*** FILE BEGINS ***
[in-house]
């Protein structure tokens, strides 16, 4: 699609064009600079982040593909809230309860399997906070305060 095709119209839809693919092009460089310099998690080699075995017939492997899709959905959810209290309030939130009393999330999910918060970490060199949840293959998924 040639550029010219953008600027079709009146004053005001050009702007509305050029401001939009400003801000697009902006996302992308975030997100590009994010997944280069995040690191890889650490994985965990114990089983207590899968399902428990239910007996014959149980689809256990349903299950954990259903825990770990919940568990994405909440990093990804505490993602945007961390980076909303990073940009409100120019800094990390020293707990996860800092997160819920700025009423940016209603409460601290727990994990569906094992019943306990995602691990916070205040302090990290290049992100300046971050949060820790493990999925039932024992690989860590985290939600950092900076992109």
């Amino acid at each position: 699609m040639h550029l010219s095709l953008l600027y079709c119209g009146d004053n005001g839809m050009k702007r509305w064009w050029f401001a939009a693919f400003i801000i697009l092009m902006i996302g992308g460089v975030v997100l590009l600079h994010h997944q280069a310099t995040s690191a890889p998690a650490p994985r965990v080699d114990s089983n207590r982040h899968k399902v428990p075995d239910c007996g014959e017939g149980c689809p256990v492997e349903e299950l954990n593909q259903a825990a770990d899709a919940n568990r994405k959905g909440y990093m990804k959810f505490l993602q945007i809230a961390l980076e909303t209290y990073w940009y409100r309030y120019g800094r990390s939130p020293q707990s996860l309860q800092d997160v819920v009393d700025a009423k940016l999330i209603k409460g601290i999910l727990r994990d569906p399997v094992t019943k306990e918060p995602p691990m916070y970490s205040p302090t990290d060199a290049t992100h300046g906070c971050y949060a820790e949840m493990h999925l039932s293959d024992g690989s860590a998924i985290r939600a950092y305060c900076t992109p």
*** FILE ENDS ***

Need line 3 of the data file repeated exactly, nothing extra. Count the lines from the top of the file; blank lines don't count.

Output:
């Amino acid at each position: 699609m040639h550029l010219s095709l953008l600027y079709c119209g009146d004053n005001g839809m050009k702007r509305w064009w050029f401001a939009a693919f400003i801000i697009l092009m902006i996302g992308g460089v975030v997100l590009l600079h994010h997944q280069a310099t995040s690191a890889p998690a650490p994985r965990v080699d114990s089983n207590r982040h899968k399902v428990p075995d239910c007996g014959e017939g149980c689809p256990v492997e349903e299950l954990n593909q259903a825990a770990d899709a919940n568990r994405k959905g909440y990093m990804k959810f505490l993602q945007i809230a961390l980076e909303t209290y990073w940009y409100r309030y120019g800094r990390s939130p020293q707990s996860l309860q800092d997160v819920v009393d700025a009423k940016l999330i209603k409460g601290i999910l727990r994990d569906p399997v094992t019943k306990e918060p995602p691990m916070y970490s205040p302090t990290d060199a290049t992100h300046g906070c971050y949060a820790e949840m493990h999925l039932s293959d024992g690989s860590a998924i985290r939600a950092y305060c900076t992109p």